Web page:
I remember 

  • How many times I had to turn the stove off from cooking suhoor to run and suction one choking girl; clearing the air airway and then getting right back to cooking. A simple fried egg sometimes took me three stages to finish.
  • How many miles I had to walk or run back and forth from the kitchen to the girls’ bedroom during suhoor or iftar prep, either checking on them, monitoring oxygen levels, or changing their sides as they would develop pressure sores quick.
  • How many times someone handed me a date to open my fast while I was dealing with a seizure or caring for one after a grand mal seizure. 
  • How many times someone had to shout out louder through the noise of 3 loud machines for me to please drink a sip of water as the time suhoor was ending. 
  • How many salat (prayers) I had to break to attend to one of their choking incidents, oxygen drops, or when their oxygen tanks needed changing.
  • How many times I didn’t even remember that I hadn’t had my dinner, or those uncountable times getting up from the table in the middle of a meal to take care of sick children, and then ending up losing my appetite. 

Every moment -Yes, EVERY SINGLE MOMENT- of Ramadan reminds me of them. 

Every juzz I open in my mushaf to read has some sort of memory left there – either in the form of a torn corner of the page (or even an entire page), or the many marks or folded corners on almost every page that reminds me of why I had to do that then.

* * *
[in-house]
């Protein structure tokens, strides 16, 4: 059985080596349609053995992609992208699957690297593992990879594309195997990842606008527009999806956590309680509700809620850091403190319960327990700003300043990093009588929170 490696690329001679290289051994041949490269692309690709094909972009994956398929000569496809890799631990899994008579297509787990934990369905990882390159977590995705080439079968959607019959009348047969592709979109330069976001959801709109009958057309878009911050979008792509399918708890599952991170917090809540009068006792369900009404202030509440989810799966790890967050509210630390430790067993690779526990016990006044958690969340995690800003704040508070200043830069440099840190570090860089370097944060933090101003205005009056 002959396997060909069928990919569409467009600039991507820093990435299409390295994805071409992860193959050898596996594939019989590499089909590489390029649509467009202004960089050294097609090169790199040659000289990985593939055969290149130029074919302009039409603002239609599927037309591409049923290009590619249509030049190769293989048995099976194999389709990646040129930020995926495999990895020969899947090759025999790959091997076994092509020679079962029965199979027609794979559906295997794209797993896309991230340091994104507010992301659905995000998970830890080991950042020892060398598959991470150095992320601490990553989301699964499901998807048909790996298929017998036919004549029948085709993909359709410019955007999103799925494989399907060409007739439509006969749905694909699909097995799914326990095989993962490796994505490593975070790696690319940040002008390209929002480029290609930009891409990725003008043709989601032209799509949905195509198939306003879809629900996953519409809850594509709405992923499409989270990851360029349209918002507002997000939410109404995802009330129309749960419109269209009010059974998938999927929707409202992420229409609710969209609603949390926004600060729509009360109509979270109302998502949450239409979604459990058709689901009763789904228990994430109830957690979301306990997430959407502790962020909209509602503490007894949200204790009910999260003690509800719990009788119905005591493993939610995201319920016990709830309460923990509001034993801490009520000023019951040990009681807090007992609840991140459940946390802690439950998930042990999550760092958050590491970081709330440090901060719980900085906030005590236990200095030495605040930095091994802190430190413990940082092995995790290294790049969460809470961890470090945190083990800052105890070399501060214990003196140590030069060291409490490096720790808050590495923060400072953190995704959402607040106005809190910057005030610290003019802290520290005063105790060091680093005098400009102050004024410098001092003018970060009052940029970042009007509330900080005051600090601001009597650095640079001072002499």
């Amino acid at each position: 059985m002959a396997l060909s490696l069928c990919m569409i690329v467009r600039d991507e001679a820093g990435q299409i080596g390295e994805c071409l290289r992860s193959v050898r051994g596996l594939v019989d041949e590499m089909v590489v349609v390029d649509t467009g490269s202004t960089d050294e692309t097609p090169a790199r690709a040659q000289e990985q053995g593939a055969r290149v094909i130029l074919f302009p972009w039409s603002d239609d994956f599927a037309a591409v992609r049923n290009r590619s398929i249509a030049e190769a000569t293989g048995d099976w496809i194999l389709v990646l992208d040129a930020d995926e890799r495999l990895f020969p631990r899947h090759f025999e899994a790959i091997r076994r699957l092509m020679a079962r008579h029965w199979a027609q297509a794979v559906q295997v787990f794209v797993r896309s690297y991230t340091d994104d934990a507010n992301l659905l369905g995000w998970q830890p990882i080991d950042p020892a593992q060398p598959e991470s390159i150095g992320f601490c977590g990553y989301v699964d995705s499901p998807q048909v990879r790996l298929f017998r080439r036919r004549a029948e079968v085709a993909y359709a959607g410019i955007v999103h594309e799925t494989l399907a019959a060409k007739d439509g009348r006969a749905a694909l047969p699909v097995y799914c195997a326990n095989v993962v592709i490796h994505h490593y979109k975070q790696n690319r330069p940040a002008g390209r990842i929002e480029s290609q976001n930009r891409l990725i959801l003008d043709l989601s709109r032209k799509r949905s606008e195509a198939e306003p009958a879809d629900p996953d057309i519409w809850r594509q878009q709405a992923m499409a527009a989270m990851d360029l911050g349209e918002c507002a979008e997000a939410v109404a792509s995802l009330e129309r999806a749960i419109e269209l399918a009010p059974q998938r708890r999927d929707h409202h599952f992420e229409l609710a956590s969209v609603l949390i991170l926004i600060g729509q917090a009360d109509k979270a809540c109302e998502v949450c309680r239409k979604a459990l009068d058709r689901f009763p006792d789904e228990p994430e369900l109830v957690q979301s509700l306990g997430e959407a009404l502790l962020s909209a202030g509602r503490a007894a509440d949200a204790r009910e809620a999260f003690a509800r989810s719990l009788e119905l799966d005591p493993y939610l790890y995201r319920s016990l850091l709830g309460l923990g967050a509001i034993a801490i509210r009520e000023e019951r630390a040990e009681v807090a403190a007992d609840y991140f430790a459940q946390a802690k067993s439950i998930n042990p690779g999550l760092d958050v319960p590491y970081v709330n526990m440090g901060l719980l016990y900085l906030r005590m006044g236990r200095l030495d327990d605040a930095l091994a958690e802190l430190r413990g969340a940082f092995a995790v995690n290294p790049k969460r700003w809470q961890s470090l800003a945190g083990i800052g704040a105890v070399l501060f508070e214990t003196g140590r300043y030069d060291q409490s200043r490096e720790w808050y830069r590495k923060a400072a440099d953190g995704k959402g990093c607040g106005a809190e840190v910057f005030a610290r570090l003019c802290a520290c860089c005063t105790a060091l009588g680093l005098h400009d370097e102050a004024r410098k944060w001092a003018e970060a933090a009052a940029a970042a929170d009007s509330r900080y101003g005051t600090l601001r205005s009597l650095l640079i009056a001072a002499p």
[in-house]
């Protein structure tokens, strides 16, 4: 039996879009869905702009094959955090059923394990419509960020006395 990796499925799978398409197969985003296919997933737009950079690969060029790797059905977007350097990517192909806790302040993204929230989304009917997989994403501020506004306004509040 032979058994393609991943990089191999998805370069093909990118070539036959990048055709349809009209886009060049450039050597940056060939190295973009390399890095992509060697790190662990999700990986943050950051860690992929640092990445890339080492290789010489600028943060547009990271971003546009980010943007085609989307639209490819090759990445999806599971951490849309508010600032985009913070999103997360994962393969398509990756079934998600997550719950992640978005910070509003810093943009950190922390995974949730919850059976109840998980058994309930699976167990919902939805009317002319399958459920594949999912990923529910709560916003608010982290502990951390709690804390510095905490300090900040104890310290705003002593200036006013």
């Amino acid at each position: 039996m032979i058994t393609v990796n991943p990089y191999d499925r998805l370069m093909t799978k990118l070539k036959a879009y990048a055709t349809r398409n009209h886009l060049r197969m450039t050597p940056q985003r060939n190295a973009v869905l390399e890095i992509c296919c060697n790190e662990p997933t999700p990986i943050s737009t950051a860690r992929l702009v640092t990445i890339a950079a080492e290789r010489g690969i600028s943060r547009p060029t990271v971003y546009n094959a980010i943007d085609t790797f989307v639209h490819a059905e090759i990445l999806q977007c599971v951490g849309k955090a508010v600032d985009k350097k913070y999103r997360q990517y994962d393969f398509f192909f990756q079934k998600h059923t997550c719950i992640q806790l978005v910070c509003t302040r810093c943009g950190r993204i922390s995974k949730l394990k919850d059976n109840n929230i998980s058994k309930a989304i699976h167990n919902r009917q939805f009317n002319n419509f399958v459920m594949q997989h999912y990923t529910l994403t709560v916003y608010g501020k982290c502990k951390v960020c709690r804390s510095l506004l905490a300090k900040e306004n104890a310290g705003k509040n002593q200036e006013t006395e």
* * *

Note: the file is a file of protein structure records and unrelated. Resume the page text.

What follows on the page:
Even the Fridays of Ramadan, especially the last Friday (jummah tul widah) would remind me of how we used to make it so special; dressing up the girls in new outfits (hand sewn by me) and listening to Surah Kahf together by our favorite reciters.

The struggle and anxiousness of making just one night’s taraweeh in the masjid from an entire Ramadan (after the difficult search of finding the right babysitter), felt like found gold.


Such beautiful times…. 

Now I can make an entire fried egg in one shot. I can read my entire salah (prayers) without needing to break many times, and now my prayer rug stays in place (although Ammar still climbs on my back, not realizing how heavy he is now).

Ramadan is the hardest time for me in those memories because:

  • I miss that sweetness of the closeness of Allah subḥānahu wa ta'āla (glorified and exalted be He) through those struggles
  • I miss that joy and sakoon feeling that comes with the presence of a house full of angels 
  • I miss that pouring of blessings all around us especially in my time and in rizq 
  • I miss that peace in my heart that I felt in those overwhelming days
  • I miss that delight in all my broken worship hoping to find the even the tiniest pleasure of Almighty.
  • I miss that pleasure even in my sleepless nights/days and how I never felt tired
  • I miss that struggle when you are up trying to catch Laylat ul Qadr on those odd nights, but end up cleaning vomit and poop. 
  • I miss that height of satisfaction from those last days and in dua’s

There is no sweetness of imaan (faith) like that in your pleasure of worship amidst all of your trials. 

Yes, I am grieving hard for missing all of those beautiful blessings that have now gone along with my girls. I know they are in a better place now free of all suffering, and we are content with the will of Allah subḥānahu wa ta'āla (glorified and exalted be He); looking forward to the day we meet again. But it doesn’t mean they are not missed here.

Our Prophet Muhammad ﷺ would say

إنَّا للـهِ وإنَّا إلَيْهِ رَاجِعُونَ، اللَّهُمَّ أجُرْنِي فِي مُصِيْبَتي، وأخْلِفْ لِي خَيْراً مِنْهَا